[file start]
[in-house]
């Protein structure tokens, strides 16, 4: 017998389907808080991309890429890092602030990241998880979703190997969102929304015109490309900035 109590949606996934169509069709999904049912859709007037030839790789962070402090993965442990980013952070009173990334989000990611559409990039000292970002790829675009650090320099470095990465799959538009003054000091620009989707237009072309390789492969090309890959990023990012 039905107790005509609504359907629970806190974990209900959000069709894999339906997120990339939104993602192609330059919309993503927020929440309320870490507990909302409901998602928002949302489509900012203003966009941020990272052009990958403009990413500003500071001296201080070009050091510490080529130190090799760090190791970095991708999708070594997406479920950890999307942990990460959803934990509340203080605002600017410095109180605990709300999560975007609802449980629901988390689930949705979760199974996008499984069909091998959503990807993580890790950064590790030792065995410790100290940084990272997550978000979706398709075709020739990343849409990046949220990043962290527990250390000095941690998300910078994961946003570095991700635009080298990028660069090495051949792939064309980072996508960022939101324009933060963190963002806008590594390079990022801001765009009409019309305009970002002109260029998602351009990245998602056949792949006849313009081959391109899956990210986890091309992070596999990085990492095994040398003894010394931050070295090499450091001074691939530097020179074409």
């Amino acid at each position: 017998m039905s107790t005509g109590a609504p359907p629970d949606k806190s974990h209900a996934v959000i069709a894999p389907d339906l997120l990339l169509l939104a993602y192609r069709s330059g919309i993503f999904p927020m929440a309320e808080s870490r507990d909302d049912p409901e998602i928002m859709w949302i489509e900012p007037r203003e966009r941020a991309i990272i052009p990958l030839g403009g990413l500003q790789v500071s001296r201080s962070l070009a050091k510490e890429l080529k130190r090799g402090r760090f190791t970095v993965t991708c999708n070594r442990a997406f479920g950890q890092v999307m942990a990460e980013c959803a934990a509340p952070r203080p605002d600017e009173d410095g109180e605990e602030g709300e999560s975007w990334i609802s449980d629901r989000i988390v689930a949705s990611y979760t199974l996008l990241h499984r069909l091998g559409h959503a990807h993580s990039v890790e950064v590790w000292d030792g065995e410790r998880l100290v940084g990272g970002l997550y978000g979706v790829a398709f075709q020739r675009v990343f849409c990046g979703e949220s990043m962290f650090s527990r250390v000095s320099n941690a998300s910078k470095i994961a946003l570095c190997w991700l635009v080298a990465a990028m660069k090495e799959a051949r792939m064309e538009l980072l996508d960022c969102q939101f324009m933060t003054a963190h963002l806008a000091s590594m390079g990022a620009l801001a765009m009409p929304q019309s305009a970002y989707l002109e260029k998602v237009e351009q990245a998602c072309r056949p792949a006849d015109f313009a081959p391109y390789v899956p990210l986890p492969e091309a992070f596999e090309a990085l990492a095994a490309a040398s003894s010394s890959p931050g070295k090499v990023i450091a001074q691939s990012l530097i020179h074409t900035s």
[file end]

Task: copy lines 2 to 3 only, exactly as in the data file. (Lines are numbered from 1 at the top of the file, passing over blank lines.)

């Protein structure tokens, strides 16, 4: 017998389907808080991309890429890092602030990241998880979703190997969102929304015109490309900035 109590949606996934169509069709999904049912859709007037030839790789962070402090993965442990980013952070009173990334989000990611559409990039000292970002790829675009650090320099470095990465799959538009003054000091620009989707237009072309390789492969090309890959990023990012 039905107790005509609504359907629970806190974990209900959000069709894999339906997120990339939104993602192609330059919309993503927020929440309320870490507990909302409901998602928002949302489509900012203003966009941020990272052009990958403009990413500003500071001296201080070009050091510490080529130190090799760090190791970095991708999708070594997406479920950890999307942990990460959803934990509340203080605002600017410095109180605990709300999560975007609802449980629901988390689930949705979760199974996008499984069909091998959503990807993580890790950064590790030792065995410790100290940084990272997550978000979706398709075709020739990343849409990046949220990043962290527990250390000095941690998300910078994961946003570095991700635009080298990028660069090495051949792939064309980072996508960022939101324009933060963190963002806008590594390079990022801001765009009409019309305009970002002109260029998602351009990245998602056949792949006849313009081959391109899956990210986890091309992070596999990085990492095994040398003894010394931050070295090499450091001074691939530097020179074409």
């Amino acid at each position: 017998m039905s107790t005509g109590a609504p359907p629970d949606k806190s974990h209900a996934v959000i069709a894999p389907d339906l997120l990339l169509l939104a993602y192609r069709s330059g919309i993503f999904p927020m929440a309320e808080s870490r507990d909302d049912p409901e998602i928002m859709w949302i489509e900012p007037r203003e966009r941020a991309i990272i052009p990958l030839g403009g990413l500003q790789v500071s001296r201080s962070l070009a050091k510490e890429l080529k130190r090799g402090r760090f190791t970095v993965t991708c999708n070594r442990a997406f479920g950890q890092v999307m942990a990460e980013c959803a934990a509340p952070r203080p605002d600017e009173d410095g109180e605990e602030g709300e999560s975007w990334i609802s449980d629901r989000i988390v689930a949705s990611y979760t199974l996008l990241h499984r069909l091998g559409h959503a990807h993580s990039v890790e950064v590790w000292d030792g065995e410790r998880l100290v940084g990272g970002l997550y978000g979706v790829a398709f075709q020739r675009v990343f849409c990046g979703e949220s990043m962290f650090s527990r250390v000095s320099n941690a998300s910078k470095i994961a946003l570095c190997w991700l635009v080298a990465a990028m660069k090495e799959a051949r792939m064309e538009l980072l996508d960022c969102q939101f324009m933060t003054a963190h963002l806008a000091s590594m390079g990022a620009l801001a765009m009409p929304q019309s305009a970002y989707l002109e260029k998602v237009e351009q990245a998602c072309r056949p792949a006849d015109f313009a081959p391109y390789v899956p990210l986890p492969e091309a992070f596999e090309a990085l990492a095994a490309a040398s003894s010394s890959p931050g070295k090499v990023i450091a001074q691939s990012l530097i020179h074409t900035s």